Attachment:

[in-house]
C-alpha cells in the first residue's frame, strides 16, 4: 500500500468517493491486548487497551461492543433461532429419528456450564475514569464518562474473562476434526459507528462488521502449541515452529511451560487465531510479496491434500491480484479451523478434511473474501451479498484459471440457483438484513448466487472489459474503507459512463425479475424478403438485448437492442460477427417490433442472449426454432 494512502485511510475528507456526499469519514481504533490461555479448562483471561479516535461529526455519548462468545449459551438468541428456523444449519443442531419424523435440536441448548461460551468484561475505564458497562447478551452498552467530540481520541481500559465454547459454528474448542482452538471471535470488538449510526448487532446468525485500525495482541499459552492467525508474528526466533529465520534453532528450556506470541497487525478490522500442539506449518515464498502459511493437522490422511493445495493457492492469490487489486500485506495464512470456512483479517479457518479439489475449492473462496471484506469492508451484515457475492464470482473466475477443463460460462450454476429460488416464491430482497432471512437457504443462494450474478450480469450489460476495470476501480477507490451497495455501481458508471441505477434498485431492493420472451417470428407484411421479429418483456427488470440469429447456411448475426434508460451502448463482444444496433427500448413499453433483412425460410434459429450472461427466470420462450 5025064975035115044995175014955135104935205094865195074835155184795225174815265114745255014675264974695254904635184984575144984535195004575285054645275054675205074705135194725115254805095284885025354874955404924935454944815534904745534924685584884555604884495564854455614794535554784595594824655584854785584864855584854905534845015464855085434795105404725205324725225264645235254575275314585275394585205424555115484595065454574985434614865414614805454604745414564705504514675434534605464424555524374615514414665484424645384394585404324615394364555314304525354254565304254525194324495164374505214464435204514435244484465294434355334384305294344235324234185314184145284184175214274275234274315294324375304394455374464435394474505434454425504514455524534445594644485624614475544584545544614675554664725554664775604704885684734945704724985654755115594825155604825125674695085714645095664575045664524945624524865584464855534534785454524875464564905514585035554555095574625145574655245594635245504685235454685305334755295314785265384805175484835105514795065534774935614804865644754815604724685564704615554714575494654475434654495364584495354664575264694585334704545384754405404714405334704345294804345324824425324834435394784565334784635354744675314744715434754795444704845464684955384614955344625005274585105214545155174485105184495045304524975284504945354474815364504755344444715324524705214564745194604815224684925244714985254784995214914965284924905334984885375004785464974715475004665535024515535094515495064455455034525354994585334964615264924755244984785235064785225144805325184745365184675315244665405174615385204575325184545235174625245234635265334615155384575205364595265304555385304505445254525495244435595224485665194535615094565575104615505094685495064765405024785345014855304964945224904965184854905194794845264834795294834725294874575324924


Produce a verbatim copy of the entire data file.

[in-house]
C-alpha cells in the first residue's frame, strides 16, 4: 500500500468517493491486548487497551461492543433461532429419528456450564475514569464518562474473562476434526459507528462488521502449541515452529511451560487465531510479496491434500491480484479451523478434511473474501451479498484459471440457483438484513448466487472489459474503507459512463425479475424478403438485448437492442460477427417490433442472449426454432 494512502485511510475528507456526499469519514481504533490461555479448562483471561479516535461529526455519548462468545449459551438468541428456523444449519443442531419424523435440536441448548461460551468484561475505564458497562447478551452498552467530540481520541481500559465454547459454528474448542482452538471471535470488538449510526448487532446468525485500525495482541499459552492467525508474528526466533529465520534453532528450556506470541497487525478490522500442539506449518515464498502459511493437522490422511493445495493457492492469490487489486500485506495464512470456512483479517479457518479439489475449492473462496471484506469492508451484515457475492464470482473466475477443463460460462450454476429460488416464491430482497432471512437457504443462494450474478450480469450489460476495470476501480477507490451497495455501481458508471441505477434498485431492493420472451417470428407484411421479429418483456427488470440469429447456411448475426434508460451502448463482444444496433427500448413499453433483412425460410434459429450472461427466470420462450 5025064975035115044995175014955135104935205094865195074835155184795225174815265114745255014675264974695254904635184984575144984535195004575285054645275054675205074705135194725115254805095284885025354874955404924935454944815534904745534924685584884555604884495564854455614794535554784595594824655584854785584864855584854905534845015464855085434795105404725205324725225264645235254575275314585275394585205424555115484595065454574985434614865414614805454604745414564705504514675434534605464424555524374615514414665484424645384394585404324615394364555314304525354254565304254525194324495164374505214464435204514435244484465294434355334384305294344235324234185314184145284184175214274275234274315294324375304394455374464435394474505434454425504514455524534445594644485624614475544584545544614675554664725554664775604704885684734945704724985654755115594825155604825125674695085714645095664575045664524945624524865584464855534534785454524875464564905514585035554555095574625145574655245594635245504685235454685305334755295314785265384805175484835105514795065534774935614804865644754815604724685564704615554714575494654475434654495364584495354664575264694585334704545384754405404714405334704345294804345324824425324834435394784565334784635354744675314744715434754795444704845464684955384614955344625005274585105214545155174485105184495045304524975284504945354474815364504755344444715324524705214564745194604815224684925244714985254784995214914965284924905334984885375004785464974715475004665535024515535094515495064455455034525354994585334964615264924755244984785235064785225144805325184745365184675315244665405174615385204575325184545235174625245234635265334615155384575205364595265304555385304505445254525495244435595224485665194535615094565575104615505094685495064765405024785345014855304964945224904965184854905194794845264834795294834725294874575324924